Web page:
After a few nights in the noisy Thamel area spent dodging traffic and saying no to Tiger Balm and hashish sales men we figured it was time to get above the smoggy pollution to see some of Nepal’s famed mountains. After wandering the busy Kathmandu streets we found the bus station, with the help of a local, and headed for the Newari town of Dhulikhel where we had heard there were some amazing mountain views.
The views from the bus of the lush green farm land and the hundreds of terraces were so amazing that we could momentarily forget about being crammed like sardines into our own metal packaging. We were quickly brought back to reality when the bus stopped short of our destination and everyone was told to get off; it was the end of the line. As we watched our bus head away back towards Kathmandu we realized that we still had about 10 kilometers left to go and the bus had turned around because of a transit strike. There was a large group of protesters, and looking around we wondered if we had made the right decision in coming to Dhulikhel. With no other buses, and being most of the way there anyway, we decided, “What the heck, lets just go for.” and started making our way through the crowd.
We were soon approached by a couple of young men who wondered if we would like to pay a few Nepali rupees to be taken up the road about two thirds of the way in their bike trailer. We, of course, agreed and hopped in back with two other people and our backpacks. Once the bike started moving we realized that he was taking us through the down hill section, and there were parts of that ride we were moving so fast that I was afraid a wheel was going to fall off. I really can’t tell you much more about that experience since my subconscious blocked it out from some kind of fear reflex, but everyone survived and we were a little closer to our destination. Turning down an offer for a ride on the back of a motorcycle, we decided to walk the rest of the way and arrived shortly.

Terraced farming near Dhulikhel.

Terraced farming near Dhulikhel.

We stayed at a nice little family run guest house on the far edge of town where we had mountain views from our windows and there was only one other guest. The lodge owner had his own version of the sad story so many people who rely on the tourist trade have; not enough foreigners. He said that the foreigners were scared off because of the recent change in government and the related uprisings, and that the transit strike was keeping people specifically from Dhulikhel. We then found out the reason for the transit strike and it helped us understand why maybe the foreigners were staying away.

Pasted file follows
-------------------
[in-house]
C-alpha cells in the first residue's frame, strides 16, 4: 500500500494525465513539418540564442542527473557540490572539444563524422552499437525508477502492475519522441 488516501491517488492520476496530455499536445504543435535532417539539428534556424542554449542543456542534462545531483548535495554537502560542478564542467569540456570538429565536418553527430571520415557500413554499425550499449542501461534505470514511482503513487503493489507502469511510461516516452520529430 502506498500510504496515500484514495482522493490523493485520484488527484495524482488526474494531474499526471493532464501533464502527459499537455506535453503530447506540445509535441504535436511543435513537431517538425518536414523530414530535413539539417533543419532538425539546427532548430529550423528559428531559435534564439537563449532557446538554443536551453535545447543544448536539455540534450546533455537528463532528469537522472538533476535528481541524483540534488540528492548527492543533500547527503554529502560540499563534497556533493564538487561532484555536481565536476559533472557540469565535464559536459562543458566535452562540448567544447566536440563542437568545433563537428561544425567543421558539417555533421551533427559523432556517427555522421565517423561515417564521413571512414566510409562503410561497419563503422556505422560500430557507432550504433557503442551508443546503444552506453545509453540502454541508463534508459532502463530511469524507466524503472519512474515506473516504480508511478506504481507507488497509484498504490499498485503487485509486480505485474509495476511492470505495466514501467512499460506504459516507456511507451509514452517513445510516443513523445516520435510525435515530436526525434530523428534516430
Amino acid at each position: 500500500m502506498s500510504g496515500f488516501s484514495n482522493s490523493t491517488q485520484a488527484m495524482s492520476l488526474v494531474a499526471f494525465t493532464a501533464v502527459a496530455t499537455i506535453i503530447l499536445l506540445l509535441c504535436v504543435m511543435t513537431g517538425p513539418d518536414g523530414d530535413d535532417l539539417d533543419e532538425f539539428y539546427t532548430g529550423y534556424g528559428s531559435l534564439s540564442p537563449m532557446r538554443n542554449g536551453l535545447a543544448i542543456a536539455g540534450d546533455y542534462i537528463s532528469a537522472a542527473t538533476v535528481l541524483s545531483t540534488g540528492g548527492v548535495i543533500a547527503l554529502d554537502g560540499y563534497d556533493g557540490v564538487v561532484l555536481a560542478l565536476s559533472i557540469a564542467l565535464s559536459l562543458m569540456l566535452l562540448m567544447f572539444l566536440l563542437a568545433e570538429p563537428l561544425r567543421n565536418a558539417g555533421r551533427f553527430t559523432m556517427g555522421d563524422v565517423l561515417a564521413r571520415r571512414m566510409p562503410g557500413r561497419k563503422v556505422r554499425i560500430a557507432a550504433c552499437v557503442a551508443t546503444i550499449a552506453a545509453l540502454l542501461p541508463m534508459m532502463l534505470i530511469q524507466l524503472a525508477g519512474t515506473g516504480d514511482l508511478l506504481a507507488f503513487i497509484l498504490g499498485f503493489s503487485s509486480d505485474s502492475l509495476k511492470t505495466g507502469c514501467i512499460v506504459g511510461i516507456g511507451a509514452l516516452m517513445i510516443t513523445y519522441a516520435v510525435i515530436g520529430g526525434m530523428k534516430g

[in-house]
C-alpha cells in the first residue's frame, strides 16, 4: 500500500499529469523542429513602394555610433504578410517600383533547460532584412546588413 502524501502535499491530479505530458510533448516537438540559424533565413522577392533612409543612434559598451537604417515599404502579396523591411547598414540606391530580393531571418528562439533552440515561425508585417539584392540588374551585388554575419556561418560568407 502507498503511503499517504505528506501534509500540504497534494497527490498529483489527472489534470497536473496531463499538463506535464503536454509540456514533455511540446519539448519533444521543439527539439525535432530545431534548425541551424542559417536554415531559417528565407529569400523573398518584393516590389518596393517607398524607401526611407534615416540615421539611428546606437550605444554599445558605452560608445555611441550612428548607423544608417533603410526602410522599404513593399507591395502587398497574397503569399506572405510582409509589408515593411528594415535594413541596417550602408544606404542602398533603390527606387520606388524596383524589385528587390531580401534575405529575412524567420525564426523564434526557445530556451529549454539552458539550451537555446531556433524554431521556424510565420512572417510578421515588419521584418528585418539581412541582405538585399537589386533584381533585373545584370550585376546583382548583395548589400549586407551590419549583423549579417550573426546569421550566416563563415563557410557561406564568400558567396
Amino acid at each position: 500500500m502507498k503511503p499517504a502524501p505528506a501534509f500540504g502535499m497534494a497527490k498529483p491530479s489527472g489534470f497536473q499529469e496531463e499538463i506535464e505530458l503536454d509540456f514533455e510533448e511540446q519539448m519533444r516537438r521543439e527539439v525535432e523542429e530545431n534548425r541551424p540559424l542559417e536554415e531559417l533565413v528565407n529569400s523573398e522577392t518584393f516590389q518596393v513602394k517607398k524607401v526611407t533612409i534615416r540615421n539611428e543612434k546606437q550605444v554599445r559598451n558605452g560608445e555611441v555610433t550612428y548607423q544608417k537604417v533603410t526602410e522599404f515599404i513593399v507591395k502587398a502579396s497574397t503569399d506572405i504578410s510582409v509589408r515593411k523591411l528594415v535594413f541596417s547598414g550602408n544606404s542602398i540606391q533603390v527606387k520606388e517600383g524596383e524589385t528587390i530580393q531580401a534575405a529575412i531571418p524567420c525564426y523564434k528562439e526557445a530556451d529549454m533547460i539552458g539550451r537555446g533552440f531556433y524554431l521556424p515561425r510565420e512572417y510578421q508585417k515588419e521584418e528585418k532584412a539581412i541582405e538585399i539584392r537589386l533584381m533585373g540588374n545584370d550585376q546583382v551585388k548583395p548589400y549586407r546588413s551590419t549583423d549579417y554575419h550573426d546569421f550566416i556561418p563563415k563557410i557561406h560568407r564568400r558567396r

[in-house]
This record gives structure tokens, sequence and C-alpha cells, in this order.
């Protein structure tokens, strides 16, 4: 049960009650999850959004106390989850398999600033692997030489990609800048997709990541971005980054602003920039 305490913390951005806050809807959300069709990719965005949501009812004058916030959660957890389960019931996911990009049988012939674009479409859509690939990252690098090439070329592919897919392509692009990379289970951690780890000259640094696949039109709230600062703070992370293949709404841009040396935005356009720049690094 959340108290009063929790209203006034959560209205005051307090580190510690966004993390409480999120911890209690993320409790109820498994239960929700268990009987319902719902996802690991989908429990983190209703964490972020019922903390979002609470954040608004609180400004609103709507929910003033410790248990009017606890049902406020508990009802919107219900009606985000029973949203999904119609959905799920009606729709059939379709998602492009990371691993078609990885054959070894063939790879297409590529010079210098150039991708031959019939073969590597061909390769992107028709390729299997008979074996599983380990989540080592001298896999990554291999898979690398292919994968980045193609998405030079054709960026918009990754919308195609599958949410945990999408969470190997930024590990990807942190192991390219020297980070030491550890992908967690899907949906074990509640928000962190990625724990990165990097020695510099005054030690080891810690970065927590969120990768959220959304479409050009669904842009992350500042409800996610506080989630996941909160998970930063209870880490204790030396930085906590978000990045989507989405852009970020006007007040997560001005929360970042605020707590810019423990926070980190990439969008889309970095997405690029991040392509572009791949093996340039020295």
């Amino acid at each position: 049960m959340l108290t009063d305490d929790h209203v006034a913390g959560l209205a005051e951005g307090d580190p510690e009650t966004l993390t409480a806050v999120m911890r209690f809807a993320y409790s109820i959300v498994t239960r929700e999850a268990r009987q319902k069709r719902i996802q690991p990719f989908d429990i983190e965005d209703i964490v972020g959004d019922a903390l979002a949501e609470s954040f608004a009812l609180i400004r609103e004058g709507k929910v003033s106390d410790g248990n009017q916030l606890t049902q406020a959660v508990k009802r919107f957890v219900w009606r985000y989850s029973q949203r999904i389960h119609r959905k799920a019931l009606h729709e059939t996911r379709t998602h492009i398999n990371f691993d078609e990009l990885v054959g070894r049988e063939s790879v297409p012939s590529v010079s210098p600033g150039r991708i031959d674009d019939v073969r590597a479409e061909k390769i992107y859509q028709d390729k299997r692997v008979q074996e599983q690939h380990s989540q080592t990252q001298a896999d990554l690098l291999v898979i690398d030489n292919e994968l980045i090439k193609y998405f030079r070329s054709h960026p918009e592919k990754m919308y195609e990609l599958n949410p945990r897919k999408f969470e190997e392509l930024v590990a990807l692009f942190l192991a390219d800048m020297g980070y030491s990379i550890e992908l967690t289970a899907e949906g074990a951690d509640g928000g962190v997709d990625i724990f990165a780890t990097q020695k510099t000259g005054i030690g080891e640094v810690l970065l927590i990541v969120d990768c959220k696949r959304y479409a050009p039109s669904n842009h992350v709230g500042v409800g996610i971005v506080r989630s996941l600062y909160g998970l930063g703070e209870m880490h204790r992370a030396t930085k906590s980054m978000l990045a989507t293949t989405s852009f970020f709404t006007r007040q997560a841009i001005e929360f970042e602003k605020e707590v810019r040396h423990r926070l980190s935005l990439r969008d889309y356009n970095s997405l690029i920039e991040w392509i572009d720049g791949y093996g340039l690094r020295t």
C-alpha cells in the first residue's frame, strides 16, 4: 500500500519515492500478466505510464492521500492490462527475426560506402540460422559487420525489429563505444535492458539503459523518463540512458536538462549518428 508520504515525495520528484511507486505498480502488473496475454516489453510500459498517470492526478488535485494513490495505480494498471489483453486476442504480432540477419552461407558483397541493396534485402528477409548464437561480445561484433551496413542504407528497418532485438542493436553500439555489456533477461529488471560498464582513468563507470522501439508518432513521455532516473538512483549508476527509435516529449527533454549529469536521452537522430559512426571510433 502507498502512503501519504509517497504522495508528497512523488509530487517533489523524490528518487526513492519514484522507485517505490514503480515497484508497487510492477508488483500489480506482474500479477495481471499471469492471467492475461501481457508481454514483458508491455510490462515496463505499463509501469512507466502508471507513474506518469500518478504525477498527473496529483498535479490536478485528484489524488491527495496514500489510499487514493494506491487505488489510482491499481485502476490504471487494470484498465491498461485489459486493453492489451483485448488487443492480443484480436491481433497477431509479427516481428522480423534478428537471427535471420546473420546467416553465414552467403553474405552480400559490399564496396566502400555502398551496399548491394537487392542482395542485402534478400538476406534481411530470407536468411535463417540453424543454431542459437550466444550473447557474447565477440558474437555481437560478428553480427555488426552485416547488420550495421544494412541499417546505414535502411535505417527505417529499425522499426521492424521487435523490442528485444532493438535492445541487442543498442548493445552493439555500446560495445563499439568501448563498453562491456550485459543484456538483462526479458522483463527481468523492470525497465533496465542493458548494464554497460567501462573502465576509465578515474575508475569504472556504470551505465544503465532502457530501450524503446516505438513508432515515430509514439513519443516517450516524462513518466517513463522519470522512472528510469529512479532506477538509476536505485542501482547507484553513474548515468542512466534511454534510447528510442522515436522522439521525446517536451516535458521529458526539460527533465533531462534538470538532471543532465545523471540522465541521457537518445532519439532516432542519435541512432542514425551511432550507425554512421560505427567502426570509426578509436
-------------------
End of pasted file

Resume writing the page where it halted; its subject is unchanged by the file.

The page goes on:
A bus driver was asked to do a freight run, as I guess they commonly do in Nepal, where he was to take some milk to a particular destination and not pick up any passengers along the way. While he was doing this errand he was flagged down by some Maoists associated with the government who demanded to be taken where ever they were planning on going. When the bus driver refused to take them, since he had his milk run to complete, the Maoists beat him to death. The locals decided to go on strike until the widow was compensated with about the equivalent of a few thousand dollars and the offenders were prosecuted.

The second night we spent there I woke up with a head ache and cold sweats and what was probably a pretty high fever. After a sleepless night Andy decided that it would be prudent for me to have a Malaria test since we had spent time in a Malarial zone with out taking our medication and only using DEET as a preventative from mosquitoes. The lodge owner had told us about the local hospital and how there were foreigners working there, thinking that we might want to make some friends or something, so Andy found out where it was and dragged my weak, light headed ass across town to have my blood tested. When we saw the hospital we were pleasantly surprised; it was huge and looked brand new. This was a major stroke of luck since the transit strike had spread to the entire valley and there were no buses heading back to Kathmandu. The only way we could get back would be by calling a taxi from Kathmandu and paying an exorbitant amount of rupees to the taxi drivers who were scared of having major damage done to their vehicles, and possibly their persons, when they passed through the mobs of strikers.

It was a hospital that catered to the locals and I ended up having a check up from a doctor, a white blood cell count, and a Malaria test all for about three

"Chocolate? Pen?"

"Chocolate? Pen?"

dollars. The facilities were wonderful and the doctor spoke excellent English, the only difference was that all the lab techs were wearing flip flops. After you have any kind of work done the hospital gives you your test results and information to carry around for the next doctor you encounter, whether it be there or in a different town. It was a great experience and made me really glad that there is that kind of care for the locals in semi-rural Nepal.

Malaria free, Andy and I spent the next few days trapped by the strike in Dhulikhel. We couldn’t have asked for a better place to recoup. The town had a few neat little temples and the locals were so friendly and nice. As we aimlessly wandered the back streets children were constantly asking us to take their photo and as soon as we would snap their poses they would run over to look at the photo. They’d obviously been exposed to tourists before because everyone of them demanded pens and chocolate, neither of which we had. We enjoyed the laid-back feel and spent time reading in our room with a view, but it was a small town and we were ready to head on when the strike lifted.


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